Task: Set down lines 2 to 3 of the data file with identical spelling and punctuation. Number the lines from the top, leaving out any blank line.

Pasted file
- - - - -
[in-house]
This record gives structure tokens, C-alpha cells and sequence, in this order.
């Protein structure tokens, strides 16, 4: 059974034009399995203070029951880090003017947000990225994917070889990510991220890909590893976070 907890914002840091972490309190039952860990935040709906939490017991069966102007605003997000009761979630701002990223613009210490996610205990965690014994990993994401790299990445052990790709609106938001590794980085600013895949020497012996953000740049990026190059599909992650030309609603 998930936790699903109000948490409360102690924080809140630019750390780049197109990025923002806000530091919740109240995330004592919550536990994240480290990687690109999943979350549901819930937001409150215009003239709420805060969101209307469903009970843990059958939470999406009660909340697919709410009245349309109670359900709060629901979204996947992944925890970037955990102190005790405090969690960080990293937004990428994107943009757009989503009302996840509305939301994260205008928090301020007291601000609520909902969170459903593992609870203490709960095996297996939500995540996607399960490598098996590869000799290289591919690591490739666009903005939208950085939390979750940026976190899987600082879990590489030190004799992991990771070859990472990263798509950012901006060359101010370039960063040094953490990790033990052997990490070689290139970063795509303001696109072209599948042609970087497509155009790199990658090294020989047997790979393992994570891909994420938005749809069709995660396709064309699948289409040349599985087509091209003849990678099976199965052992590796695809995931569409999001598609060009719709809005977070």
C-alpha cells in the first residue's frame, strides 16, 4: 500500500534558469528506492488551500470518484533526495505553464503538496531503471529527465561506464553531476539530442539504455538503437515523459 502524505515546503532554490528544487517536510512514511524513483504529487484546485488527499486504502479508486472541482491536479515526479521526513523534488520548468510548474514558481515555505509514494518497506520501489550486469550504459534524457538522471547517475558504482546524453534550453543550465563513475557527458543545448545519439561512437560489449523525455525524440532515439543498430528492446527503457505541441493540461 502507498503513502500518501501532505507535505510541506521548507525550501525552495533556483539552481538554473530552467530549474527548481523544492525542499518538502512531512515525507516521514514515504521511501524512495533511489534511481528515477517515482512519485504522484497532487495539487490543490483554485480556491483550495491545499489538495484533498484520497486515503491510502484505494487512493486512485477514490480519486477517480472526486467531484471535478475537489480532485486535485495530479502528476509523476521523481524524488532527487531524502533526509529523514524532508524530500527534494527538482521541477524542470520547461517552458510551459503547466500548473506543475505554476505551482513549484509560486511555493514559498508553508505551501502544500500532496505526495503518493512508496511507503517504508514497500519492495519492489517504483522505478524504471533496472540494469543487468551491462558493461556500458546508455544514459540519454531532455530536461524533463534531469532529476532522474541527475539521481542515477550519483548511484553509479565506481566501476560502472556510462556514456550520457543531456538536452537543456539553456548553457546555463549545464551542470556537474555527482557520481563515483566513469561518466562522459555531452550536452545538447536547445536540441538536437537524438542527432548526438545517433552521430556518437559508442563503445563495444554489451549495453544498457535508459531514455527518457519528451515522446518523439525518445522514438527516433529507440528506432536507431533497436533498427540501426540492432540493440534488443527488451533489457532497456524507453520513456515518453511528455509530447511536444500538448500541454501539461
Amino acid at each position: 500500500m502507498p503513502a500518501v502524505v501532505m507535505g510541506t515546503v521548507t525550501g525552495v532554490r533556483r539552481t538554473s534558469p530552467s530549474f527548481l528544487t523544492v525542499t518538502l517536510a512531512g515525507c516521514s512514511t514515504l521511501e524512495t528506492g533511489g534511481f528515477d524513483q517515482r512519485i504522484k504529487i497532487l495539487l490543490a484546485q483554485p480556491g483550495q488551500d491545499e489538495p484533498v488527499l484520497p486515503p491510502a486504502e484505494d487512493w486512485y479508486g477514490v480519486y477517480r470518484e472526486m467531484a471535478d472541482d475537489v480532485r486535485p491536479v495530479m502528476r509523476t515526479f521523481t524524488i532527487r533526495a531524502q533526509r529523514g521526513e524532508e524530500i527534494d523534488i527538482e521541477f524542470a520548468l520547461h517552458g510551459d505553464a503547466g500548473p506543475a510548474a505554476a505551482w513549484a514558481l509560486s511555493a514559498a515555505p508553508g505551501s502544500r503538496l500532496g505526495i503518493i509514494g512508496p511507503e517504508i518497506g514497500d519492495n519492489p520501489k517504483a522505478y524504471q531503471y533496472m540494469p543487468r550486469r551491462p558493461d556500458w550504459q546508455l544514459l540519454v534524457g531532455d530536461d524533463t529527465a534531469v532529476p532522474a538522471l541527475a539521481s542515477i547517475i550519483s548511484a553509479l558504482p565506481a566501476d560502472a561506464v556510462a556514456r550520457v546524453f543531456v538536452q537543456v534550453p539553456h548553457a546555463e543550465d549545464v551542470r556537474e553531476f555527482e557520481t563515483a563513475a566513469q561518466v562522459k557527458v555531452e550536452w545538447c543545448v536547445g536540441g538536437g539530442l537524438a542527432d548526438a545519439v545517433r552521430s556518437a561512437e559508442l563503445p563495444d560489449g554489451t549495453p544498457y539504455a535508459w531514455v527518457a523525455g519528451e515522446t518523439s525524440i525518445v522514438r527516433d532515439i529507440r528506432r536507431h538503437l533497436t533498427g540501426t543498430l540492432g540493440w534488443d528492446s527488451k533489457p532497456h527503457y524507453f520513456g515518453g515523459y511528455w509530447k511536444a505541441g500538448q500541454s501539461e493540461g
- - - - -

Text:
This record gives structure tokens, C-alpha cells and sequence, in this order.
């Protein structure tokens, strides 16, 4: 059974034009399995203070029951880090003017947000990225994917070889990510991220890909590893976070 907890914002840091972490309190039952860990935040709906939490017991069966102007605003997000009761979630701002990223613009210490996610205990965690014994990993994401790299990445052990790709609106938001590794980085600013895949020497012996953000740049990026190059599909992650030309609603 998930936790699903109000948490409360102690924080809140630019750390780049197109990025923002806000530091919740109240995330004592919550536990994240480290990687690109999943979350549901819930937001409150215009003239709420805060969101209307469903009970843990059958939470999406009660909340697919709410009245349309109670359900709060629901979204996947992944925890970037955990102190005790405090969690960080990293937004990428994107943009757009989503009302996840509305939301994260205008928090301020007291601000609520909902969170459903593992609870203490709960095996297996939500995540996607399960490598098996590869000799290289591919690591490739666009903005939208950085939390979750940026976190899987600082879990590489030190004799992991990771070859990472990263798509950012901006060359101010370039960063040094953490990790033990052997990490070689290139970063795509303001696109072209599948042609970087497509155009790199990658090294020989047997790979393992994570891909994420938005749809069709995660396709064309699948289409040349599985087509091209003849990678099976199965052992590796695809995931569409999001598609060009719709809005977070």